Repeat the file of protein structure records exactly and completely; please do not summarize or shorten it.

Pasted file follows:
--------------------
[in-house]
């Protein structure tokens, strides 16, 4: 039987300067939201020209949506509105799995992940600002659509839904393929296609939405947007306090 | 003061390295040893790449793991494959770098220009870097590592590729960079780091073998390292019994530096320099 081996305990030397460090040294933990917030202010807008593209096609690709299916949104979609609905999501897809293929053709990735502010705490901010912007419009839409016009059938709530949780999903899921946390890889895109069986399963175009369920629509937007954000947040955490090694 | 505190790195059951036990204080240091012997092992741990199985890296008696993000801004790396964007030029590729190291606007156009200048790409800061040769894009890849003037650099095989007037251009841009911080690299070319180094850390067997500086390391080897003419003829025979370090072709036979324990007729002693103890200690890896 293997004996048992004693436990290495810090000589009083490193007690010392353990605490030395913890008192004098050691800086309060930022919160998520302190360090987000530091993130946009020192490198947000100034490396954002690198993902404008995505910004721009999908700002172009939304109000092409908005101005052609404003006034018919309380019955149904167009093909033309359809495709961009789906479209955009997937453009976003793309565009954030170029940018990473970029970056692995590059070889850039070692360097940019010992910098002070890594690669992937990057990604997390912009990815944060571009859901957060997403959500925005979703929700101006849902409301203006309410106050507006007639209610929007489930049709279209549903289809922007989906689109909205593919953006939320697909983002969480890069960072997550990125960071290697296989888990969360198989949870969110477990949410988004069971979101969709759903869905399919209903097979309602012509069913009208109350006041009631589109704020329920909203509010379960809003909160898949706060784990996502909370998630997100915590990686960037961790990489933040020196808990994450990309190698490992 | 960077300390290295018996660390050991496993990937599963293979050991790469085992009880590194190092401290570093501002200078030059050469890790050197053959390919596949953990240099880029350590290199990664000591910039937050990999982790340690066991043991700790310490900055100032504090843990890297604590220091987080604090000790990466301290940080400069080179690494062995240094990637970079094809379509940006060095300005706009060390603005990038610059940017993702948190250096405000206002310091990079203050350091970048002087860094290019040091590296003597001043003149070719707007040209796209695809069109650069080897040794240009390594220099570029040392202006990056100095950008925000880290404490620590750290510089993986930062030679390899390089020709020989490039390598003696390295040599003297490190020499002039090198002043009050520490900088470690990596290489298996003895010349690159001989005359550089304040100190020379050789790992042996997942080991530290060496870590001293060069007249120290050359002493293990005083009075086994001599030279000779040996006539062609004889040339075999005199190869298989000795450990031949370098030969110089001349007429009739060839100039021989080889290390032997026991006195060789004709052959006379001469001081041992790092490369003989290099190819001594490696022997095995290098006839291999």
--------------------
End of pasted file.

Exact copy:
[in-house]
């Protein structure tokens, strides 16, 4: 039987300067939201020209949506509105799995992940600002659509839904393929296609939405947007306090 | 003061390295040893790449793991494959770098220009870097590592590729960079780091073998390292019994530096320099 081996305990030397460090040294933990917030202010807008593209096609690709299916949104979609609905999501897809293929053709990735502010705490901010912007419009839409016009059938709530949780999903899921946390890889895109069986399963175009369920629509937007954000947040955490090694 | 505190790195059951036990204080240091012997092992741990199985890296008696993000801004790396964007030029590729190291606007156009200048790409800061040769894009890849003037650099095989007037251009841009911080690299070319180094850390067997500086390391080897003419003829025979370090072709036979324990007729002693103890200690890896 293997004996048992004693436990290495810090000589009083490193007690010392353990605490030395913890008192004098050691800086309060930022919160998520302190360090987000530091993130946009020192490198947000100034490396954002690198993902404008995505910004721009999908700002172009939304109000092409908005101005052609404003006034018919309380019955149904167009093909033309359809495709961009789906479209955009997937453009976003793309565009954030170029940018990473970029970056692995590059070889850039070692360097940019010992910098002070890594690669992937990057990604997390912009990815944060571009859901957060997403959500925005979703929700101006849902409301203006309410106050507006007639209610929007489930049709279209549903289809922007989906689109909205593919953006939320697909983002969480890069960072997550990125960071290697296989888990969360198989949870969110477990949410988004069971979101969709759903869905399919209903097979309602012509069913009208109350006041009631589109704020329920909203509010379960809003909160898949706060784990996502909370998630997100915590990686960037961790990489933040020196808990994450990309190698490992 | 960077300390290295018996660390050991496993990937599963293979050991790469085992009880590194190092401290570093501002200078030059050469890790050197053959390919596949953990240099880029350590290199990664000591910039937050990999982790340690066991043991700790310490900055100032504090843990890297604590220091987080604090000790990466301290940080400069080179690494062995240094990637970079094809379509940006060095300005706009060390603005990038610059940017993702948190250096405000206002310091990079203050350091970048002087860094290019040091590296003597001043003149070719707007040209796209695809069109650069080897040794240009390594220099570029040392202006990056100095950008925000880290404490620590750290510089993986930062030679390899390089020709020989490039390598003696390295040599003297490190020499002039090198002043009050520490900088470690990596290489298996003895010349690159001989005359550089304040100190020379050789790992042996997942080991530290060496870590001293060069007249120290050359002493293990005083009075086994001599030279000779040996006539062609004889040339075999005199190869298989000795450990031949370098030969110089001349007429009739060839100039021989080889290390032997026991006195060789004709052959006379001469001081041992790092490369003989290099190819001594490696022997095995290098006839291999």